AS PEOPLE GO about their days, from home to work to the grocery store to the gym, they pass by emblems belonging to unknown worlds. Spray-painted lines on the street, colored handkerchiefs hanging out of pockets, SKU codes printed on tags — all of these markers are imbued with meaning, though far less so to the uninitiated eye. Among such symbols is the call sign. Composed of five characters, a mix of numbers and letters, it’s generally seen stamped on a license plate of a car topped with multiple antennas. If it’s a
vanity call sign, the sequence not only indicates the owner’s geographical base but also often the person’s initials. And
it means the individual driving the car is likely an amateur radio operator, one whose power to send a message could
potentially save your life if other forms of communication go down.
Who enjoys operating radios? “There are currently about 2,000 licensed ham radio operators in Marin County,” says
Michael Fischer, public service representative of the Marin Amateur Radio Society (MARS). Its motto? “When all else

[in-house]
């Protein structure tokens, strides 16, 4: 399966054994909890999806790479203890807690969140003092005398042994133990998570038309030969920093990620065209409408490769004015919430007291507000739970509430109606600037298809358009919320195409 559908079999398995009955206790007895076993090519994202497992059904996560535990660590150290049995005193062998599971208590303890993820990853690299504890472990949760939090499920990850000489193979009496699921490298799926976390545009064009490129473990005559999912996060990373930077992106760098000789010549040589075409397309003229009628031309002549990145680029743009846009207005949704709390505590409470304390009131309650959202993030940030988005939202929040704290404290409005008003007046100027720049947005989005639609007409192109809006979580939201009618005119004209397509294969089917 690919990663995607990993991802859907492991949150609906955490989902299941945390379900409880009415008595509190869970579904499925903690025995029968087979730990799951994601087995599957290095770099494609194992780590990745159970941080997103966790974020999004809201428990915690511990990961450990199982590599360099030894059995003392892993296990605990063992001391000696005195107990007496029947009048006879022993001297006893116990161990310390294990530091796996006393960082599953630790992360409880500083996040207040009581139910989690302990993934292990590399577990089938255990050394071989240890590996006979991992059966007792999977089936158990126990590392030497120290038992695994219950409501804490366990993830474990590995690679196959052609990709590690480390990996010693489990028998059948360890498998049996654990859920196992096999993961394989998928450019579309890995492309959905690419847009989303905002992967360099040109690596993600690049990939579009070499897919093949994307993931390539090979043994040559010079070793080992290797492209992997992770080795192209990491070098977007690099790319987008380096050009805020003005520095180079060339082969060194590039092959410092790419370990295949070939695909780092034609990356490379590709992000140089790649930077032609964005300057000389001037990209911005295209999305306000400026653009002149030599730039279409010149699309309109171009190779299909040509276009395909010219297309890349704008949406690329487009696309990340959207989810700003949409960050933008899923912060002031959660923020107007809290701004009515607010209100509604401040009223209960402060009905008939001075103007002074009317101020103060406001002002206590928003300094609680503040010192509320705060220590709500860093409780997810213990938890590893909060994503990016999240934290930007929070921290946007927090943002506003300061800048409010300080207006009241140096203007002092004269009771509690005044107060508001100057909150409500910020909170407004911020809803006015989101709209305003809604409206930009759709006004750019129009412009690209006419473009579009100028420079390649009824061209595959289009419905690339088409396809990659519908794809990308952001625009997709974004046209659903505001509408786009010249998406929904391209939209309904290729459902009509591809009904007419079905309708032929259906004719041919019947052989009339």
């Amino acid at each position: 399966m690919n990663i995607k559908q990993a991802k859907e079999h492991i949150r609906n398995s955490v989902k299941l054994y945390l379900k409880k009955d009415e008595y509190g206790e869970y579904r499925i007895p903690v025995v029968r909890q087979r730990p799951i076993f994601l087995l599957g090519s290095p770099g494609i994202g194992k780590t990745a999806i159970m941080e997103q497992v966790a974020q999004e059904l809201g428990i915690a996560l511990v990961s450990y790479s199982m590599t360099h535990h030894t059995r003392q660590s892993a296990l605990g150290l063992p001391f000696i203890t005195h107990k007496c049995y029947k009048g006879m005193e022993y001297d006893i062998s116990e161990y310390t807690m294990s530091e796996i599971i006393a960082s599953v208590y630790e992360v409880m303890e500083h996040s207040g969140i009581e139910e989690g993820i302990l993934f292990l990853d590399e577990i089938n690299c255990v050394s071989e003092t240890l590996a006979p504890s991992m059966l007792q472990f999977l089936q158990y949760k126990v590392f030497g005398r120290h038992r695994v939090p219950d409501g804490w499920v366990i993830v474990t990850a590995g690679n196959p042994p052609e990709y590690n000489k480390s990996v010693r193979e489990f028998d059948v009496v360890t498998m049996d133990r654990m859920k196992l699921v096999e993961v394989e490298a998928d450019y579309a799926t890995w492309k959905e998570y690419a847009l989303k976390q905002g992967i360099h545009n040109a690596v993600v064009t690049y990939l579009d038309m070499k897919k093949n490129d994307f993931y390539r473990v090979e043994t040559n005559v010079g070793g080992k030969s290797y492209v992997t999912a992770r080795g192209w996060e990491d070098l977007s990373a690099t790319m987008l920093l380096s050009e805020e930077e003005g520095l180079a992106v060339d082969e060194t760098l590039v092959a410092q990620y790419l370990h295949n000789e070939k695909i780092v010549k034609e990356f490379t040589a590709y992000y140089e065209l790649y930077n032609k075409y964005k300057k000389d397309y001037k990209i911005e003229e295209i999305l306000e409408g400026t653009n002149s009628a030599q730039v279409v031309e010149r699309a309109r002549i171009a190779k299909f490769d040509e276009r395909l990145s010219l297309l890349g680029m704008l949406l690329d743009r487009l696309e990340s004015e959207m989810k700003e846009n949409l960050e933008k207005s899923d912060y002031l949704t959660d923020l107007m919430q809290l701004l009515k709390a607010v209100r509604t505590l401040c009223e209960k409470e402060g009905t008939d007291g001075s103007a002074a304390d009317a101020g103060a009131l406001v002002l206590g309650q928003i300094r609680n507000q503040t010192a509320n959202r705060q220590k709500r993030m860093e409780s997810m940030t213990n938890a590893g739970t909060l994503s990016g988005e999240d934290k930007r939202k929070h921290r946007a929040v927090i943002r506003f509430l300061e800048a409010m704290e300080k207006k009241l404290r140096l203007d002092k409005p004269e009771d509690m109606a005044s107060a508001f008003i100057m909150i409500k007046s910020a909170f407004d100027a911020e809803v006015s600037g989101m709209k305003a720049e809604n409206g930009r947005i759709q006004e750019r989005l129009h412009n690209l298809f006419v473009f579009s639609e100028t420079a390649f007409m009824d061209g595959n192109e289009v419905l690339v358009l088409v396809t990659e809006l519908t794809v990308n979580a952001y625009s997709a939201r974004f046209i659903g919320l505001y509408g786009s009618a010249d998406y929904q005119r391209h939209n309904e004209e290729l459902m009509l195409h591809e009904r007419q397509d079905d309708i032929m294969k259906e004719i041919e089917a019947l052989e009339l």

fails,” referring to the ability to communicate beyond the cloud. “There are also more operators today than ever before,”
Fischer adds. In 2007, the FCC eliminated a Morse code requirement for an amateur, or ham, license. That opening, plus
the relatively low cost of equipment and the rise of the maker culture, spurred many newcomers to join the ranks. But for
some operators, it’s a passion they’re born with. “When the Point Reyes National Seashore gave us permission to begin our
project it was like giving the keys to the inmates,” says Richard Dillman, president and co-founder of the Maritime Radio
Historical Society. Along with Dillman, a core group of about six have restored KPH — the Marconi/RCA transmitting
Radio operators throughout the county use invisible electromagnetic
energy to send and receive messages.
BY KASIA PAWLOWSKA • PHOTOS BY RON POZNANSKY